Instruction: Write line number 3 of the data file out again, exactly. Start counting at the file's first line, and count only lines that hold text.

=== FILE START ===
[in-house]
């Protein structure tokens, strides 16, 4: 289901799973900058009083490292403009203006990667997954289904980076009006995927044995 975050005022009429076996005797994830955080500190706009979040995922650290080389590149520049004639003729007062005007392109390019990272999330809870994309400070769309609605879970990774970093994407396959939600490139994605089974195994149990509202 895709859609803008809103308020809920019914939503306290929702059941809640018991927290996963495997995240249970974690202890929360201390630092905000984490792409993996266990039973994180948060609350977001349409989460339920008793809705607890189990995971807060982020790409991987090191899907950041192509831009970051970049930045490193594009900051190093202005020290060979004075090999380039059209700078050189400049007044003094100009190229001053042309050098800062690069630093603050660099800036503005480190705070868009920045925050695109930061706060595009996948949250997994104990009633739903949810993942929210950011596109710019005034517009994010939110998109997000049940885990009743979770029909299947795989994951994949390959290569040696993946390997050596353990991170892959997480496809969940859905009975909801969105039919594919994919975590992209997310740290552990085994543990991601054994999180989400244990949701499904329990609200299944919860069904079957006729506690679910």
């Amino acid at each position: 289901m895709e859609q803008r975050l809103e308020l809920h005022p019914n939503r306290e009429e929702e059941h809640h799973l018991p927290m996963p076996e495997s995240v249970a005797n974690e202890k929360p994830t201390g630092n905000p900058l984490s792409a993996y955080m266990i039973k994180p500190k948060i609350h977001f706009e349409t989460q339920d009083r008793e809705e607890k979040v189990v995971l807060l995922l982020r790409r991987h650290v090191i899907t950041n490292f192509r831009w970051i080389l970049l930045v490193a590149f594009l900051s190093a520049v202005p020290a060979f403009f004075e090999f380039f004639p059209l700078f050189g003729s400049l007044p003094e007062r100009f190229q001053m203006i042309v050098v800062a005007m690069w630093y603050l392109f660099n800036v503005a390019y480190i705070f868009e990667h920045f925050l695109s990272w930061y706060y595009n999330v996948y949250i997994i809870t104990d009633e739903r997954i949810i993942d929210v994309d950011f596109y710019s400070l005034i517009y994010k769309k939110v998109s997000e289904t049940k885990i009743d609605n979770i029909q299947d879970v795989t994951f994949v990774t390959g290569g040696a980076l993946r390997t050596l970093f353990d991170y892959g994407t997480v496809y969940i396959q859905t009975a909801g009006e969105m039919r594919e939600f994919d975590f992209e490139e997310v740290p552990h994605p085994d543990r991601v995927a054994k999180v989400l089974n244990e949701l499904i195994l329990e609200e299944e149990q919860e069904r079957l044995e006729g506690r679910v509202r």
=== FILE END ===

């Amino acid at each position: 289901m895709e859609q803008r975050l809103e308020l809920h005022p019914n939503r306290e009429e929702e059941h809640h799973l018991p927290m996963p076996e495997s995240v249970a005797n974690e202890k929360p994830t201390g630092n905000p900058l984490s792409a993996y955080m266990i039973k994180p500190k948060i609350h977001f706009e349409t989460q339920d009083r008793e809705e607890k979040v189990v995971l807060l995922l982020r790409r991987h650290v090191i899907t950041n490292f192509r831009w970051i080389l970049l930045v490193a590149f594009l900051s190093a520049v202005p020290a060979f403009f004075e090999f380039f004639p059209l700078f050189g003729s400049l007044p003094e007062r100009f190229q001053m203006i042309v050098v800062a005007m690069w630093y603050l392109f660099n800036v503005a390019y480190i705070f868009e990667h920045f925050l695109s990272w930061y706060y595009n999330v996948y949250i997994i809870t104990d009633e739903r997954i949810i993942d929210v994309d950011f596109y710019s400070l005034i517009y994010k769309k939110v998109s997000e289904t049940k885990i009743d609605n979770i029909q299947d879970v795989t994951f994949v990774t390959g290569g040696a980076l993946r390997t050596l970093f353990d991170y892959g994407t997480v496809y969940i396959q859905t009975a909801g009006e969105m039919r594919e939600f994919d975590f992209e490139e997310v740290p552990h994605p085994d543990r991601v995927a054994k999180v989400l089974n244990e949701l499904i195994l329990e609200e299944e149990q919860e069904r079957l044995e006729g506690r679910v509202r």